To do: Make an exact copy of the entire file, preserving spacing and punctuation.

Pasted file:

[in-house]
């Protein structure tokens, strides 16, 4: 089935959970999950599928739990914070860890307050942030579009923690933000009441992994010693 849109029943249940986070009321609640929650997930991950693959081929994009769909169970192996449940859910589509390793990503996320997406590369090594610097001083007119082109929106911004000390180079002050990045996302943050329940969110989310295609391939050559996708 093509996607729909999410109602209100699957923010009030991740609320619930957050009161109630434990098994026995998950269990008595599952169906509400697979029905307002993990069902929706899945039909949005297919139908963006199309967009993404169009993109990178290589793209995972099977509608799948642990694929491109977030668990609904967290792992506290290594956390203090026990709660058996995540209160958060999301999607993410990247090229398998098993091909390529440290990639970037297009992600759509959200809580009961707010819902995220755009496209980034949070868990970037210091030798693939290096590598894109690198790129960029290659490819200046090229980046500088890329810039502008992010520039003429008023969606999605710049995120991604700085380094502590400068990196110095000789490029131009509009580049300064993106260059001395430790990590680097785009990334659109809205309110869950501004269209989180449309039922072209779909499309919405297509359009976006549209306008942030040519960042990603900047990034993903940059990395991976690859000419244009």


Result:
[in-house]
């Protein structure tokens, strides 16, 4: 089935959970999950599928739990914070860890307050942030579009923690933000009441992994010693 849109029943249940986070009321609640929650997930991950693959081929994009769909169970192996449940859910589509390793990503996320997406590369090594610097001083007119082109929106911004000390180079002050990045996302943050329940969110989310295609391939050559996708 093509996607729909999410109602209100699957923010009030991740609320619930957050009161109630434990098994026995998950269990008595599952169906509400697979029905307002993990069902929706899945039909949005297919139908963006199309967009993404169009993109990178290589793209995972099977509608799948642990694929491109977030668990609904967290792992506290290594956390203090026990709660058996995540209160958060999301999607993410990247090229398998098993091909390529440290990639970037297009992600759509959200809580009961707010819902995220755009496209980034949070868990970037210091030798693939290096590598894109690198790129960029290659490819200046090229980046500088890329810039502008992010520039003429008023969606999605710049995120991604700085380094502590400068990196110095000789490029131009509009580049300064993106260059001395430790990590680097785009990334659109809205309110869950501004269209989180449309039922072209779909499309919405297509359009976006549209306008942030040519960042990603900047990034993903940059990395991976690859000419244009």